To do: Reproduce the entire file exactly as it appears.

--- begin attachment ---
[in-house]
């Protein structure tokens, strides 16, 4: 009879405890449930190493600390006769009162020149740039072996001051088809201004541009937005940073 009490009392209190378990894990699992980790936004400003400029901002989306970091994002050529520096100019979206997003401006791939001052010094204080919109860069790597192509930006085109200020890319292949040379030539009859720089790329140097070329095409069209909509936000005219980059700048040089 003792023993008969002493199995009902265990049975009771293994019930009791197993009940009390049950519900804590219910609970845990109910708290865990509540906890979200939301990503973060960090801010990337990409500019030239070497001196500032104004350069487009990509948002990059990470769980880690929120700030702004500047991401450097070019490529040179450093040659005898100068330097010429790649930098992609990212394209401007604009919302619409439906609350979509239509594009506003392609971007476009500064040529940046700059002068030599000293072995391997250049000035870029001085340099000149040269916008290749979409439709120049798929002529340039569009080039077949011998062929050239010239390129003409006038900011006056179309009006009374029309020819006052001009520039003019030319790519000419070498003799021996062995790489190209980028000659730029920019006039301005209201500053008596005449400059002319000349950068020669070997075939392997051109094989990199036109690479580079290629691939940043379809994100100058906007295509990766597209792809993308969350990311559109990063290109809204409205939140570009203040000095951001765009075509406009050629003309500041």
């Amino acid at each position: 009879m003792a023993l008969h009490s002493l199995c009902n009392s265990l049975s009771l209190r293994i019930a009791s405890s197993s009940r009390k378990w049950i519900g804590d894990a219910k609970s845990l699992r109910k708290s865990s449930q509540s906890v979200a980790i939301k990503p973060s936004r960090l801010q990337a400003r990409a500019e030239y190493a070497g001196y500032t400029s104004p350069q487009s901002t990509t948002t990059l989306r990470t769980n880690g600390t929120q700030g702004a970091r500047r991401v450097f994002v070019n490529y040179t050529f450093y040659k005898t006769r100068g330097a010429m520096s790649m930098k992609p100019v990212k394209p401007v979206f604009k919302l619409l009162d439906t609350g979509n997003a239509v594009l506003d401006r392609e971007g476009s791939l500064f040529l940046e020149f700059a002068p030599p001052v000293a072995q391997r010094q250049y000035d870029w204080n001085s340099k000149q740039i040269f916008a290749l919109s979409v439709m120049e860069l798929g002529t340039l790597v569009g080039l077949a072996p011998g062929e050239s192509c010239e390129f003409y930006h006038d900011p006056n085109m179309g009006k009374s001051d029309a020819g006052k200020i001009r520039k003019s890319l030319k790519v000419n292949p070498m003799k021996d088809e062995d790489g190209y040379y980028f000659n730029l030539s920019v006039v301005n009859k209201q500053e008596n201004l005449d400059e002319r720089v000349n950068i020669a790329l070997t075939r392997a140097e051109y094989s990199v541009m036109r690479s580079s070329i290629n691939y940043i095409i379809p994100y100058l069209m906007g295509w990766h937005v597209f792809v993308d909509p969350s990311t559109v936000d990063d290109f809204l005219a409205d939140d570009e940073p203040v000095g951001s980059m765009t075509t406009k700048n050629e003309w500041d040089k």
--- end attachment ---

[in-house]
């Protein structure tokens, strides 16, 4: 009879405890449930190493600390006769009162020149740039072996001051088809201004541009937005940073 009490009392209190378990894990699992980790936004400003400029901002989306970091994002050529520096100019979206997003401006791939001052010094204080919109860069790597192509930006085109200020890319292949040379030539009859720089790329140097070329095409069209909509936000005219980059700048040089 003792023993008969002493199995009902265990049975009771293994019930009791197993009940009390049950519900804590219910609970845990109910708290865990509540906890979200939301990503973060960090801010990337990409500019030239070497001196500032104004350069487009990509948002990059990470769980880690929120700030702004500047991401450097070019490529040179450093040659005898100068330097010429790649930098992609990212394209401007604009919302619409439906609350979509239509594009506003392609971007476009500064040529940046700059002068030599000293072995391997250049000035870029001085340099000149040269916008290749979409439709120049798929002529340039569009080039077949011998062929050239010239390129003409006038900011006056179309009006009374029309020819006052001009520039003019030319790519000419070498003799021996062995790489190209980028000659730029920019006039301005209201500053008596005449400059002319000349950068020669070997075939392997051109094989990199036109690479580079290629691939940043379809994100100058906007295509990766597209792809993308969350990311559109990063290109809204409205939140570009203040000095951001765009075509406009050629003309500041």
């Amino acid at each position: 009879m003792a023993l008969h009490s002493l199995c009902n009392s265990l049975s009771l209190r293994i019930a009791s405890s197993s009940r009390k378990w049950i519900g804590d894990a219910k609970s845990l699992r109910k708290s865990s449930q509540s906890v979200a980790i939301k990503p973060s936004r960090l801010q990337a400003r990409a500019e030239y190493a070497g001196y500032t400029s104004p350069q487009s901002t990509t948002t990059l989306r990470t769980n880690g600390t929120q700030g702004a970091r500047r991401v450097f994002v070019n490529y040179t050529f450093y040659k005898t006769r100068g330097a010429m520096s790649m930098k992609p100019v990212k394209p401007v979206f604009k919302l619409l009162d439906t609350g979509n997003a239509v594009l506003d401006r392609e971007g476009s791939l500064f040529l940046e020149f700059a002068p030599p001052v000293a072995q391997r010094q250049y000035d870029w204080n001085s340099k000149q740039i040269f916008a290749l919109s979409v439709m120049e860069l798929g002529t340039l790597v569009g080039l077949a072996p011998g062929e050239s192509c010239e390129f003409y930006h006038d900011p006056n085109m179309g009006k009374s001051d029309a020819g006052k200020i001009r520039k003019s890319l030319k790519v000419n292949p070498m003799k021996d088809e062995d790489g190209y040379y980028f000659n730029l030539s920019v006039v301005n009859k209201q500053e008596n201004l005449d400059e002319r720089v000349n950068i020669a790329l070997t075939r392997a140097e051109y094989s990199v541009m036109r690479s580079s070329i290629n691939y940043i095409i379809p994100y100058l069209m906007g295509w990766h937005v597209f792809v993308d909509p969350s990311t559109v936000d990063d290109f809204l005219a409205d939140d570009e940073p203040v000095g951001s980059m765009t075509t406009k700048n050629e003309w500041d040089k």